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Presidential Update Fall 2003
To Hope College Friends and Alumni:
We were blessed with a superb beginning to the 2003-04 academic year. Present on campus are a record 3,068 students, including 811 first-time students. We are very grateful for this enthusiastic interest in the Hope College experience.
Hope College does many things very well. One of these most certainly is freshman orientation. Under the leadership of Dr. Richard Frost (vice president for student development and dean of students), Diana Breclaw (assistant dean of students for residential life and student activities), and senior students Heather Haan and Jacqueline Timmer, this year’s orientation was no exception.
Provost Emeritus David G. Marker gave the Convocation address, titled Anchors of Hope in a Turbulent World, and challenged our students to take full advantage of a liberal arts education. Senior chaplain and this year’s leader of our ministry team, the Reverend Paul Boersma, gave an inspiring message challenging students to leave evidence of their own legacy at Hope. Our Pre-College Conference, A Celebration of Teaching, was marked by several senior professors who gave examples of effective teaching styles and best practices. All in all, it was an exceptional beginning.
I titled my annual State of the College address and theme for the year Expecting the Exceptional. That is what I have come to expect from so many talented colleagues and students who grow intellectually, spiritually, socially, and physically at Hope most every day.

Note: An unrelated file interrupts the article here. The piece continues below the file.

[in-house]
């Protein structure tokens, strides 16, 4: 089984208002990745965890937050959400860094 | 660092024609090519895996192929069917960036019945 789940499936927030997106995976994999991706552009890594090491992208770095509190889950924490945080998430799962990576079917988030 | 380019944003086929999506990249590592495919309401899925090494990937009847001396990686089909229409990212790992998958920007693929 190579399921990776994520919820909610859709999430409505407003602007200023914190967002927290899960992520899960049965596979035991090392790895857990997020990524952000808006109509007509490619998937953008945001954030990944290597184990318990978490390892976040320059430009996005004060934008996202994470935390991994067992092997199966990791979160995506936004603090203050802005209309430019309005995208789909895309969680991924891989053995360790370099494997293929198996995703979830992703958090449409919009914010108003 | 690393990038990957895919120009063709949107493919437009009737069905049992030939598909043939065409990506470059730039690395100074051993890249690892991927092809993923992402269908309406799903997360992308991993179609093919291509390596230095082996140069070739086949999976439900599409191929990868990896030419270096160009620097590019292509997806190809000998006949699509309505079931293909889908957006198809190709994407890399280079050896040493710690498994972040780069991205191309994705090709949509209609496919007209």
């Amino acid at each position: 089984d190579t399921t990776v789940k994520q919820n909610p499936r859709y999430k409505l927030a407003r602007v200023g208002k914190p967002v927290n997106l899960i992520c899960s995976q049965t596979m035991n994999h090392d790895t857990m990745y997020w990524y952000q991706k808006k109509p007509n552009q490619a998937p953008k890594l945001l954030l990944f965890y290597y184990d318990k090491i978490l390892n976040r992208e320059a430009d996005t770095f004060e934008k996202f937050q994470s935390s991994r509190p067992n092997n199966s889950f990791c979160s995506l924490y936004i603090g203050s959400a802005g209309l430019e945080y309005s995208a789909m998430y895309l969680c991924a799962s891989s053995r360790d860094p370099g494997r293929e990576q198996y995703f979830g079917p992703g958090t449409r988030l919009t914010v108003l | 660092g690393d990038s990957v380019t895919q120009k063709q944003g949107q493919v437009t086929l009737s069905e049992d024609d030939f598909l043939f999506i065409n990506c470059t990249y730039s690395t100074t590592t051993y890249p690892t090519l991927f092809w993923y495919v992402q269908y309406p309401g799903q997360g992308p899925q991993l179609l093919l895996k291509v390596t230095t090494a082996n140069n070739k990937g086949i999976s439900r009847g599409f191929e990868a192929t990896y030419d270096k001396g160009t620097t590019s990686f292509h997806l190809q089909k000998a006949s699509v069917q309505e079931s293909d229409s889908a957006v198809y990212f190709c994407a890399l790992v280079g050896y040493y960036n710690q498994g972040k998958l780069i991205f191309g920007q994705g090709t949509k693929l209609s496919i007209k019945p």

In September, Hope was evaluated by an external team from the Higher Learning Commission of the North Central Association. At stake was an anticipated ten-year reaccreditation for the institution. Chairing the institutional self-study steering committee and principal author of the report was Dr. R. Richard Ray, professor of kinesiology and department chair. Rich did a superb job, as we knew he would. Typically, evaluation results are received sometime during the academic year in which an accreditation visit occurs.
Last year, Hope was reaccredited by the National Council for Accreditation of Teacher Education. This fall, academic programs are being evaluated by the accrediting team of the National League for Nursing, the Commission on Accreditation of Allied Health Education Programs relative to our athletic training major, and by the National Association of Schools of Theatre. Hope holds national accreditations in eleven different academic disciplines. These accreditations are costly and time consuming but help Hope achieve at the very highest levels. In addition, they give confidence to our students and constituency that Hope is indeed serious about quality. I like national accreditations, and I like visitors who come to our campus for the purpose of helping us become better tomorrow than we are today. Okay—in all honesty—I like it best of all when they leave campus after giving a very favorable assessment of our programs!